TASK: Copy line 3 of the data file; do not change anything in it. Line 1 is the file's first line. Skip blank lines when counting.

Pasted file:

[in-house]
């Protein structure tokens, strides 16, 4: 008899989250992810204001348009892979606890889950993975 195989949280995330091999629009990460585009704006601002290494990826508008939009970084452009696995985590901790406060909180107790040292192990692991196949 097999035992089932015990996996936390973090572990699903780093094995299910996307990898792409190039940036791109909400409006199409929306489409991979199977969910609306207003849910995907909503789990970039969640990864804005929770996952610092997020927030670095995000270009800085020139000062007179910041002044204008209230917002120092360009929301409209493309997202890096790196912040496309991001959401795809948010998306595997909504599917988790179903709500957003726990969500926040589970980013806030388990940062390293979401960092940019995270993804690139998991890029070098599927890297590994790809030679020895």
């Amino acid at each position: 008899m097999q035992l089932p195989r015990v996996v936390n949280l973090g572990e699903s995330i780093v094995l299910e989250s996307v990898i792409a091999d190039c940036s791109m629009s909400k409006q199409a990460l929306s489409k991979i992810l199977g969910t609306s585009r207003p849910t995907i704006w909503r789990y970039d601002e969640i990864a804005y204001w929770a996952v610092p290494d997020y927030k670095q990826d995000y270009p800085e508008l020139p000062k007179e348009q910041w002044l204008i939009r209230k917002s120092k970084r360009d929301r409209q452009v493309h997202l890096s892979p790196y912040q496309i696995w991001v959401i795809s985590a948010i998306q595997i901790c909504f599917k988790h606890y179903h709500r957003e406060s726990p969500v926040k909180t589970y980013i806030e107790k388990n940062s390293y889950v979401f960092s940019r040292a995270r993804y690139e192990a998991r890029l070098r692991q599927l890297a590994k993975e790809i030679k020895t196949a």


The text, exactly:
């Amino acid at each position: 008899m097999q035992l089932p195989r015990v996996v936390n949280l973090g572990e699903s995330i780093v094995l299910e989250s996307v990898i792409a091999d190039c940036s791109m629009s909400k409006q199409a990460l929306s489409k991979i992810l199977g969910t609306s585009r207003p849910t995907i704006w909503r789990y970039d601002e969640i990864a804005y204001w929770a996952v610092p290494d997020y927030k670095q990826d995000y270009p800085e508008l020139p000062k007179e348009q910041w002044l204008i939009r209230k917002s120092k970084r360009d929301r409209q452009v493309h997202l890096s892979p790196y912040q496309i696995w991001v959401i795809s985590a948010i998306q595997i901790c909504f599917k988790h606890y179903h709500r957003e406060s726990p969500v926040k909180t589970y980013i806030e107790k388990n940062s390293y889950v979401f960092s940019r040292a995270r993804y690139e192990a998991r890029l070098r692991q599927l890297a590994k993975e790809i030679k020895t196949a």